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New Health Infrastructure Spending Won’t Address Crisis of Healthcare

AUPE says that healthcare investments must put workers first

Mar 04, 2021

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As the UCP announces a new $143 million in funding for new health infrastructure, critics say the move is an empty gesture that doesn’t address the long-standing problems in Alberta’s public healthcare system.  

Jason Heistad, the Executive Secretary-Treasurer of the Alberta Union of Provincial Employees, says that “it’s great to have healthcare infrastructure, but who is going to staff it? Having a lot of shiny new buildings without adequate staffing levels does nothing to improve care.”  

AUPE is western Canada's largest union, with over 90,000 members, including over 50,000 in healthcare institutions.

In today’s announcement, Health Minister Tyler Shandro outlined plans to expand the neonatal ICU unit at Foothills Medical Centre in Calgary. The $143 million investment will also fund a facility to manufacture radiopharmaceuticals for cancer treatment in Calgary, redevelop and relocate the ICU and coronary care units at Rockyview General Hospital in Calgary, build a new community health centre in La Crete, and demolish an unused hospital in High Prairie.

These investments are a good thing, Heistad says, and an essential part of improving the healthcare that workers provide Albertans. But the announcement is a diversion from the UCP’s larger plan to defund and destroy public services such as healthcare.

The announcement comes on the heels of the UCP’s 2021 budget, which outlines the party’s long-term plans to cut public sector salaries by over $1 billion over the course of their time in power. Healthcare spending over the next two years won’t increase at all, which due to inflation and population growth is a net decrease.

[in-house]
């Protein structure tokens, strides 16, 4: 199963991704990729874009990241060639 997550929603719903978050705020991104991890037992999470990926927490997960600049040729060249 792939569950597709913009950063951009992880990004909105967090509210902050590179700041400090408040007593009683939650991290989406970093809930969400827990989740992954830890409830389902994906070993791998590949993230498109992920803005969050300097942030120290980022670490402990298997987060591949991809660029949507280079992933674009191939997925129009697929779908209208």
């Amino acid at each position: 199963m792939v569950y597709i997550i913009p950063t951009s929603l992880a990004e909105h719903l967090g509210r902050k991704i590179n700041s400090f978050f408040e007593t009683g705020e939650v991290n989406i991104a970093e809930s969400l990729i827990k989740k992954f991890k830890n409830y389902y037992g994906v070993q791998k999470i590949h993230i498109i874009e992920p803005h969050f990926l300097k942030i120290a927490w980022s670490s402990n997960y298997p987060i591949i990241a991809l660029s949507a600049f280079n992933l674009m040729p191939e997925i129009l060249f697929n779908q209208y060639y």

“Constructing giant buildings without any plans to offer great services from them is a scam,” Heistad says. “Buildings are only great when you have the workers to provide these essential services. Otherwise, it’s a way to funnel taxpayers’ money to giant developers who offer temporary jobs to construction workers, and possibly a steady flow of campaign donations to politicians.”

What’s more, Heistad says, there’s no way of knowing how soon this infrastructure will actually be usable. He points out that the McCullough Centre, a social service that serves homeless men, also got a brand-new building constructed—only for the government to cut the organization’s funding and lay off all the workers. The brand-new building has never been used.

“We know that it’s wise to be skeptical when we hear announcements like these,” Heistad says.

For Heistad, real investments in healthcare for Albertans need to put healthcare workers first.

“Buildings alone don’t serve the public—workers do,” he says. “Workers must be at the center of plans to improve Alberta’s healthcare. This government has no interest in actually hearing from healthcare workers and is actively working to sabotage their livelihoods.”

“We need more than new buildings,” he says. “We also need better wages and working conditions so that we can attract workers into the healthcare system. We’ve had a staffing crisis for years now, and that’s just gotten worse with COVID. It’s time for a real investment.”


Jason Heistad, AUPE Executive Secretary-Treasurer, is available for comment. Please contact Jon Milton, Communications Officer, at

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  • Health care

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